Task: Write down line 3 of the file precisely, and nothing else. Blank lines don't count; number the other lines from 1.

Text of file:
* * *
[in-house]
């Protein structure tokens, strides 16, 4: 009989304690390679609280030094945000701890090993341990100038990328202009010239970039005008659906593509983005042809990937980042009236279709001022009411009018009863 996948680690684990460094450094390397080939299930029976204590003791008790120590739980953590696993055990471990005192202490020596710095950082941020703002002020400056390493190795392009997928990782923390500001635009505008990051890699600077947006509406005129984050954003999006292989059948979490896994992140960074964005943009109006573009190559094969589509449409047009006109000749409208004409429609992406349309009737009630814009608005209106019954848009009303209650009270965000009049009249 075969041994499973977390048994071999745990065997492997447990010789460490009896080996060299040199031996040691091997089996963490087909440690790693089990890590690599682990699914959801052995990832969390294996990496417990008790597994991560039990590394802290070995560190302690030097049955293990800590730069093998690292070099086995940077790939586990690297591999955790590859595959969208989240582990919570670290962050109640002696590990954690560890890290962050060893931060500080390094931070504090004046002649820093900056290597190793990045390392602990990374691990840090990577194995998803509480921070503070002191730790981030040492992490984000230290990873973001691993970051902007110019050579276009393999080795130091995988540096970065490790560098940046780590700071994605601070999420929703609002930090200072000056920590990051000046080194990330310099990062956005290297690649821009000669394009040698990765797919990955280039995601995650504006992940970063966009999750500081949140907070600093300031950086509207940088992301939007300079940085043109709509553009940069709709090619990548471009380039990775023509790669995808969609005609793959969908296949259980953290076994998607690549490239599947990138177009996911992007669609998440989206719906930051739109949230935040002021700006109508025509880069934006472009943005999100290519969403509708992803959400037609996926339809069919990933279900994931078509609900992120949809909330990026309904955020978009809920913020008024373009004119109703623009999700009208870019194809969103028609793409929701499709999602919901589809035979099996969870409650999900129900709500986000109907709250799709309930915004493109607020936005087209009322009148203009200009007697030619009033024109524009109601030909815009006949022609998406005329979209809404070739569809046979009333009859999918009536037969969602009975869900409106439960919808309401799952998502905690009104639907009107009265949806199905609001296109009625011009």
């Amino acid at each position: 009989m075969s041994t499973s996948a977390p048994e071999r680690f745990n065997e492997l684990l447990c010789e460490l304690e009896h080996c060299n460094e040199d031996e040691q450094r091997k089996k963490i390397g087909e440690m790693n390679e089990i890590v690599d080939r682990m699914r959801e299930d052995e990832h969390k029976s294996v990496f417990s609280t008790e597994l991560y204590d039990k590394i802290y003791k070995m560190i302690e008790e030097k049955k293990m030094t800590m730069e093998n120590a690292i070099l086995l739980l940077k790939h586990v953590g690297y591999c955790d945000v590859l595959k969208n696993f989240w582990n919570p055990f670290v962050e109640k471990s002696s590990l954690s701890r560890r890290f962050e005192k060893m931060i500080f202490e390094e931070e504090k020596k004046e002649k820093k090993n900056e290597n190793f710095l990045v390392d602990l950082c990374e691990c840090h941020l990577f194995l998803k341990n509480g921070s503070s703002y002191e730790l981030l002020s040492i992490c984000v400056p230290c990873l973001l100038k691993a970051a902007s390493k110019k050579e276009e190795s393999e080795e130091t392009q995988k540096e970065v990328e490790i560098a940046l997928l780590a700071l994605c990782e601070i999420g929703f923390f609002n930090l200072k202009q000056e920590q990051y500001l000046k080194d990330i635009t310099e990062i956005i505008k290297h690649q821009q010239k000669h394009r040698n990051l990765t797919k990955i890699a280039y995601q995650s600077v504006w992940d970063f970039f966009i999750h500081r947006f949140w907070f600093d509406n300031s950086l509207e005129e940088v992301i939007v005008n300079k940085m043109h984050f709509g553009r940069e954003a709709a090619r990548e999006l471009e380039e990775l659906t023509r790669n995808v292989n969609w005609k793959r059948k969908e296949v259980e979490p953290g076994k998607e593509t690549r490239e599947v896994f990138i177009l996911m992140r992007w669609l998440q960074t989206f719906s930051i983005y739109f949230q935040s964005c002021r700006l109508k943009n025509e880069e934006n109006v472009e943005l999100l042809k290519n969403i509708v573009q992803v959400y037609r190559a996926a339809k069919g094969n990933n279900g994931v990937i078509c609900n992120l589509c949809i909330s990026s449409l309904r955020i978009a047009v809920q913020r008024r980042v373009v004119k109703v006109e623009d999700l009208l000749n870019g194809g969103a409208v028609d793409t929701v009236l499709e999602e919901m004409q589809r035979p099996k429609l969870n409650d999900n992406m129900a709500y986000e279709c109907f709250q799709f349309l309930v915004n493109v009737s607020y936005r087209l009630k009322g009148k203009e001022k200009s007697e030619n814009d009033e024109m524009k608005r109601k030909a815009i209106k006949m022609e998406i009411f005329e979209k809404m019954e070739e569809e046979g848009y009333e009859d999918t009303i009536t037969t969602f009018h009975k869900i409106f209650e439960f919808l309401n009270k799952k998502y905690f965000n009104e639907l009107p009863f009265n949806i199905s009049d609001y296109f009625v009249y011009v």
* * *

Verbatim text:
């Amino acid at each position: 009989m075969s041994t499973s996948a977390p048994e071999r680690f745990n065997e492997l684990l447990c010789e460490l304690e009896h080996c060299n460094e040199d031996e040691q450094r091997k089996k963490i390397g087909e440690m790693n390679e089990i890590v690599d080939r682990m699914r959801e299930d052995e990832h969390k029976s294996v990496f417990s609280t008790e597994l991560y204590d039990k590394i802290y003791k070995m560190i302690e008790e030097k049955k293990m030094t800590m730069e093998n120590a690292i070099l086995l739980l940077k790939h586990v953590g690297y591999c955790d945000v590859l595959k969208n696993f989240w582990n919570p055990f670290v962050e109640k471990s002696s590990l954690s701890r560890r890290f962050e005192k060893m931060i500080f202490e390094e931070e504090k020596k004046e002649k820093k090993n900056e290597n190793f710095l990045v390392d602990l950082c990374e691990c840090h941020l990577f194995l998803k341990n509480g921070s503070s703002y002191e730790l981030l002020s040492i992490c984000v400056p230290c990873l973001l100038k691993a970051a902007s390493k110019k050579e276009e190795s393999e080795e130091t392009q995988k540096e970065v990328e490790i560098a940046l997928l780590a700071l994605c990782e601070i999420g929703f923390f609002n930090l200072k202009q000056e920590q990051y500001l000046k080194d990330i635009t310099e990062i956005i505008k290297h690649q821009q010239k000669h394009r040698n990051l990765t797919k990955i890699a280039y995601q995650s600077v504006w992940d970063f970039f966009i999750h500081r947006f949140w907070f600093d509406n300031s950086l509207e005129e940088v992301i939007v005008n300079k940085m043109h984050f709509g553009r940069e954003a709709a090619r990548e999006l471009e380039e990775l659906t023509r790669n995808v292989n969609w005609k793959r059948k969908e296949v259980e979490p953290g076994k998607e593509t690549r490239e599947v896994f990138i177009l996911m992140r992007w669609l998440q960074t989206f719906s930051i983005y739109f949230q935040s964005c002021r700006l109508k943009n025509e880069e934006n109006v472009e943005l999100l042809k290519n969403i509708v573009q992803v959400y037609r190559a996926a339809k069919g094969n990933n279900g994931v990937i078509c609900n992120l589509c949809i909330s990026s449409l309904r955020i978009a047009v809920q913020r008024r980042v373009v004119k109703v006109e623009d999700l009208l000749n870019g194809g969103a409208v028609d793409t929701v009236l499709e999602e919901m004409q589809r035979p099996k429609l969870n409650d999900n992406m129900a709500y986000e279709c109907f709250q799709f349309l309930v915004n493109v009737s607020y936005r087209l009630k009322g009148k203009e001022k200009s007697e030619n814009d009033e024109m524009k608005r109601k030909a815009i209106k006949m022609e998406i009411f005329e979209k809404m019954e070739e569809e046979g848009y009333e009859d999918t009303i009536t037969t969602f009018h009975k869900i409106f209650e439960f919808l309401n009270k799952k998502y905690f965000n009104e639907l009107p009863f009265n949806i199905s009049d609001y296109f009625v009249y011009v």